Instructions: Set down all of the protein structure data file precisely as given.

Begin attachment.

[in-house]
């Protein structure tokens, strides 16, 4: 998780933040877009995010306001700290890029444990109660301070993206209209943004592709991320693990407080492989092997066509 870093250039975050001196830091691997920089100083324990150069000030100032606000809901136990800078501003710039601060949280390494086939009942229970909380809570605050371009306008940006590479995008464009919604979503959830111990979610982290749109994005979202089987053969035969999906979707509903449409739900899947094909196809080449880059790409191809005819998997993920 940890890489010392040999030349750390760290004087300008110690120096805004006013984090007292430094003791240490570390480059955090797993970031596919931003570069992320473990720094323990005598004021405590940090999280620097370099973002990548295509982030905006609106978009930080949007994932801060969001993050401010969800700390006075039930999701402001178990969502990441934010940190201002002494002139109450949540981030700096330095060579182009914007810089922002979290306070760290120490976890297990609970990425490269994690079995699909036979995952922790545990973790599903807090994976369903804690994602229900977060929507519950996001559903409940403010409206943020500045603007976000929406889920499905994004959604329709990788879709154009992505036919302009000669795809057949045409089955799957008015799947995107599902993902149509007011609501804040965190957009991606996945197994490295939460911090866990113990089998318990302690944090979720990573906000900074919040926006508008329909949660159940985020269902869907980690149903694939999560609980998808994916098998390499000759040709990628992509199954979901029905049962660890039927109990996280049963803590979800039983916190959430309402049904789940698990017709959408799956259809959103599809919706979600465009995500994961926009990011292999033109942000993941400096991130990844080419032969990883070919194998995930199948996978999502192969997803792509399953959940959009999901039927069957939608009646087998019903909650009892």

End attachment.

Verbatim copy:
[in-house]
């Protein structure tokens, strides 16, 4: 998780933040877009995010306001700290890029444990109660301070993206209209943004592709991320693990407080492989092997066509 870093250039975050001196830091691997920089100083324990150069000030100032606000809901136990800078501003710039601060949280390494086939009942229970909380809570605050371009306008940006590479995008464009919604979503959830111990979610982290749109994005979202089987053969035969999906979707509903449409739900899947094909196809080449880059790409191809005819998997993920 940890890489010392040999030349750390760290004087300008110690120096805004006013984090007292430094003791240490570390480059955090797993970031596919931003570069992320473990720094323990005598004021405590940090999280620097370099973002990548295509982030905006609106978009930080949007994932801060969001993050401010969800700390006075039930999701402001178990969502990441934010940190201002002494002139109450949540981030700096330095060579182009914007810089922002979290306070760290120490976890297990609970990425490269994690079995699909036979995952922790545990973790599903807090994976369903804690994602229900977060929507519950996001559903409940403010409206943020500045603007976000929406889920499905994004959604329709990788879709154009992505036919302009000669795809057949045409089955799957008015799947995107599902993902149509007011609501804040965190957009991606996945197994490295939460911090866990113990089998318990302690944090979720990573906000900074919040926006508008329909949660159940985020269902869907980690149903694939999560609980998808994916098998390499000759040709990628992509199954979901029905049962660890039927109990996280049963803590979800039983916190959430309402049904789940698990017709959408799956259809959103599809919706979600465009995500994961926009990011292999033109942000993941400096991130990844080419032969990883070919194998995930199948996978999502192969997803792509399953959940959009999901039927069957939608009646087998019903909650009892």